Cover crops play a crucial role in sustaining soil health and benefitting farmers, offering an eco-friendly alternative to synthetic fertilisers.
Sar Veng, a technical adviser at the Cambodian Conservation Agriculture Research for Development Centre (CARDEC), highlights the positive impact of cover crops on Battambang province’s 2,069ha land area. Over 1,550 households adopting cover crop cultivation say they have experienced increased yields, promoting sustainable soil management.
Lim Sokhom, a farmer from Reaksmey Sangha village in Battambang, shifted from chemical fertilisers to cover crops, enriching his soil and contributing to climate change mitigation.
His 10ha plot follows a crop rotation pattern, incorporating red corn, beans, slender leaf rattlebox (Crotalaria ochroleuca) and sunn hemp (Crotalaria juncea) to enhance organic fertility.
In previous years, he used three to four bags of chemical fertiliser per hectare, costing 200,000 riel ($50) per bag.
However, in 2021, CARDEC officers educated area farmers about conservation agriculture, promoting cover crops that not only enrich the soil with nutrients but also absorb higher carbon levels, showcasing a sustainable approach for farmers.
“I gave it a go; chemical nutrients are pricey and lead to soil hardness and erosion. Yet, when I shifted to planting cover crops, I noticed the soil recovering fertility. These crops enrich the soil with nutrients, serving as excellent natural fertiliser,” Sokhom shares.
Sustainable soil focus
Veng shares that conservation agriculture, in play since 2009, centres on cultivating cover crops to cut down ploughing and encourage sustainable soil management.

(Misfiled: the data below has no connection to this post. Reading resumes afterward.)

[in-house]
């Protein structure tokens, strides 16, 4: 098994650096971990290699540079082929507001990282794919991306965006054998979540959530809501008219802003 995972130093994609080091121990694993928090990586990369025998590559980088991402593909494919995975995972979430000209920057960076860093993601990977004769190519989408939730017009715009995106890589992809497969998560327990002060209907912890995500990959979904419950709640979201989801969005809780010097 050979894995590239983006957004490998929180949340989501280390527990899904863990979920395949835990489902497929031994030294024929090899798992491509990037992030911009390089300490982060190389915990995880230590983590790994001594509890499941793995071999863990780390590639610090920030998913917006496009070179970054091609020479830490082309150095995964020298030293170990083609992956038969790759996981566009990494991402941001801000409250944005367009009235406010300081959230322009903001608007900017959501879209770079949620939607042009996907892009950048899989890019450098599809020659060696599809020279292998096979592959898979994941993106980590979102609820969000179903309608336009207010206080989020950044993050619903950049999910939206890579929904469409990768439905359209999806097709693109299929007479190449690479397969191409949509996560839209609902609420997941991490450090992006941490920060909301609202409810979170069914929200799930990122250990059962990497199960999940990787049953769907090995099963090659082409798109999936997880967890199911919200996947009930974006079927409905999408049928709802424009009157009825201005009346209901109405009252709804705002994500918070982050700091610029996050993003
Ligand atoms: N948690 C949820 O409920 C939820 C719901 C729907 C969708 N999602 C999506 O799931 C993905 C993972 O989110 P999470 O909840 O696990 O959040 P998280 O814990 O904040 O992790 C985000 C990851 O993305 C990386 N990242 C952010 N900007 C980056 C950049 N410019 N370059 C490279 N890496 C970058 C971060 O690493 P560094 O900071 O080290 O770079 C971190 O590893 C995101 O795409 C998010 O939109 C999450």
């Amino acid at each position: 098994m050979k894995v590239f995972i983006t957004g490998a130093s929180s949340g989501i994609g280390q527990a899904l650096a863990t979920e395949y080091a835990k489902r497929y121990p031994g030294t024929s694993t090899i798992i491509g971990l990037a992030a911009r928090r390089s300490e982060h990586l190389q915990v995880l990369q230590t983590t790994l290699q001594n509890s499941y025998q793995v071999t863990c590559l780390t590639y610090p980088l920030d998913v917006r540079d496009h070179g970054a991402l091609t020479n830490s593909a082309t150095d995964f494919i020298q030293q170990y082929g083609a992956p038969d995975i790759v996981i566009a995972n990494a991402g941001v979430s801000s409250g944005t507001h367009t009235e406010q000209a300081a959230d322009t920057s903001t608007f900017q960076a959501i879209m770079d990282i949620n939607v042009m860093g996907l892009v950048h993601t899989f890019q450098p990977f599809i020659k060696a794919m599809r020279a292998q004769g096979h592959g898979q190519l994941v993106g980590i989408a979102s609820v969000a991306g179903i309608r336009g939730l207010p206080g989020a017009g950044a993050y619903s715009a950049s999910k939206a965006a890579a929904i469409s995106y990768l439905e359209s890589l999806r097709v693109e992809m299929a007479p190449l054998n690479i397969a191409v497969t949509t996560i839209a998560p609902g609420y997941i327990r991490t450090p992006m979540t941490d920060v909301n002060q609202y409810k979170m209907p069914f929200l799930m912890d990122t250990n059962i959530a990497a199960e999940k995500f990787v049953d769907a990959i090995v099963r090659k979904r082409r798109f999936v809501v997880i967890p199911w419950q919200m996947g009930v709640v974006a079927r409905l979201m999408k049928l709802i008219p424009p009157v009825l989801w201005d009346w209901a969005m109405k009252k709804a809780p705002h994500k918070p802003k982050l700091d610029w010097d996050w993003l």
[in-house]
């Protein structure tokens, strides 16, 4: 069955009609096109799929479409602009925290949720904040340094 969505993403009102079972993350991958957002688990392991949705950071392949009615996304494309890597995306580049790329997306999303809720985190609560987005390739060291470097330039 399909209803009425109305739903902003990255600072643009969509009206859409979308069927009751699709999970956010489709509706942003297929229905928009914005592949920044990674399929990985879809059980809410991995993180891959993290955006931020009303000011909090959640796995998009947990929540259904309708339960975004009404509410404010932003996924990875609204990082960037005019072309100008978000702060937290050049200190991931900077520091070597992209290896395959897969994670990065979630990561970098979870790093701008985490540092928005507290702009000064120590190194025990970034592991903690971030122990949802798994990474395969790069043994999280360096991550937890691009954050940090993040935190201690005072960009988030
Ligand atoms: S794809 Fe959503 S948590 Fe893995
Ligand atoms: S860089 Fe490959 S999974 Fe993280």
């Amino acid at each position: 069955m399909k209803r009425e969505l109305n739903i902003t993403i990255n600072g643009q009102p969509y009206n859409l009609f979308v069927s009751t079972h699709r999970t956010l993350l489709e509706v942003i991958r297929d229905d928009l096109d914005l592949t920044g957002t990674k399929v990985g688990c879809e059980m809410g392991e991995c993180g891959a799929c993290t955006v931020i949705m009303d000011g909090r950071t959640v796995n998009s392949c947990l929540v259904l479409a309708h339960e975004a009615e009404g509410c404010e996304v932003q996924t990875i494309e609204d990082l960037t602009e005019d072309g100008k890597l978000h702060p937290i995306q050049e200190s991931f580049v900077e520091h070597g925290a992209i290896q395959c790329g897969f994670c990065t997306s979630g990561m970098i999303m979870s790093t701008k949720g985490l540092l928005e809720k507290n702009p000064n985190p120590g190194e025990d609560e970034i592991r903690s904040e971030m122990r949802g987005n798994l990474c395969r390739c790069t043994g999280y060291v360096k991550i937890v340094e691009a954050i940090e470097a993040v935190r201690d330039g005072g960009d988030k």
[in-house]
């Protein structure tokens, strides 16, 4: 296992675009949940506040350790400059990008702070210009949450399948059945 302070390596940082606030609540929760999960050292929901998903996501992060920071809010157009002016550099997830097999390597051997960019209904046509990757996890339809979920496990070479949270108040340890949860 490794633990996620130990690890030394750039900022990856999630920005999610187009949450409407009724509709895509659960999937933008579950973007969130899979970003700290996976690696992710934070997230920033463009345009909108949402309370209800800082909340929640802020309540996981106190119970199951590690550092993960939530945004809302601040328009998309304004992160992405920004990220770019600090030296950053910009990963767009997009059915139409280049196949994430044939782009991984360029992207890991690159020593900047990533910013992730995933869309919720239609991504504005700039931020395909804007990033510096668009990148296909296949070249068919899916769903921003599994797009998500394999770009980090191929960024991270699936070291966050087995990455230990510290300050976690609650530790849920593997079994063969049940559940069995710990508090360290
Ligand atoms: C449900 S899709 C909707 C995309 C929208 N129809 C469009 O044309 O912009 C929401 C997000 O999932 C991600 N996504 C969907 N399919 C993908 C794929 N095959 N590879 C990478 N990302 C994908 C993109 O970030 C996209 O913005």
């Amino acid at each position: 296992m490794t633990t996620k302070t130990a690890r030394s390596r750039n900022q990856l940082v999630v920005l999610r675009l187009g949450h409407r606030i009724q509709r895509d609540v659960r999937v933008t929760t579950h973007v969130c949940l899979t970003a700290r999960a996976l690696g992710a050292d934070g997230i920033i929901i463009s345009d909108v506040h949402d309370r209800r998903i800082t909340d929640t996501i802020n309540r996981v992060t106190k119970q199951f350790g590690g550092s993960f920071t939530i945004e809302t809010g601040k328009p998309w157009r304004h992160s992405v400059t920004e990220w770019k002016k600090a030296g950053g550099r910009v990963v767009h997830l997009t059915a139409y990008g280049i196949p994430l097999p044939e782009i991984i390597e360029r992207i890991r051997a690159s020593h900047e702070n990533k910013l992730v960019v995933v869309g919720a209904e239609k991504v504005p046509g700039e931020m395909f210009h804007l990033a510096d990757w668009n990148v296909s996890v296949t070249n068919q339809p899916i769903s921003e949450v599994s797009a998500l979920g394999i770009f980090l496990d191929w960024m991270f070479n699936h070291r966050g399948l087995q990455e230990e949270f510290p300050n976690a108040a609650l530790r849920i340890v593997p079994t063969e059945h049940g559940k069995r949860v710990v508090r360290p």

CARDEC’s focus is on a cultivation system that prioritises practices enabling carbon incorporation into the soil through cover crops. These crops absorb CO2 from the atmosphere, helping combat climate change by reducing greenhouse gas emissions and promoting carbon storage in the soil.
“So, using cover crops or crop purification captures carbon in the soil – whether taken from the atmosphere or stored through conservation agriculture practices. This not only removes CO2 from the atmosphere but also transforms it into a beneficial substance for the soil,” he explains.
Regarding CARDEC’s activities, Veng mentions their active involvement in Banan, Ratanak Mondol, Sangke, Samlot and Kors Kralor districts, along with initiatives in Sala Krao district in neighbouring Pailin province.
He recalls that initially, farmers in the Ratanak Mondol district showed little interest in conservation agriculture or cover crop cultivation, as the soil at that time remained fertile for rice. However, a shift occurred in 2018 and gained momentum by 2023, covering over 2,000ha.
The growth is credited to the backing of the Cambodia Climate Change Alliance (CCCA), a collaborative effort between the government and development partners.
This alliance is dedicated to addressing climate change and consistently strives to enhance information and knowledge about climate change.
Sem Savuth, a CCCA climate change officer, highlights the distinctive nature of the cover crop initiative. It focuses on enhancing farmers’ capacity, promoting agricultural production and fostering cohesive farming communities. This conservation agriculture project introduces a new technique where farmers opt for cover crops instead of artificial fertilisers.
“In highland areas, climate change poses a significant threat, especially through soil erosion. Once erosion occurs, the land becomes unfit for agriculture. Hardened soil doesn’t support crop growth, so the key agricultural technique is turning this soil into fecund and thriving ground. Introducing organic fertiliser also encourages the presence of beneficial insects in the soil,” he explains.
He mentions that farmers have participated in the project for over a decade. They experimented by cultivating tall cover crops in challenging soils, aiming to understand how much greenhouse gases get absorbed from the atmosphere into the soil. The adoption of cover crops, as opposed to traditional methods, increases agricultural yields and uplifts the overall livelihood of farmers.
“We aim to spread the word across Cambodia, encouraging more farmers to think about cultivating crops without ploughing. Opting instead for cover crops is a great alternative. Ploughing releases carbon from the soil, and carbon, being a greenhouse gas, is released into the atmosphere,” he says.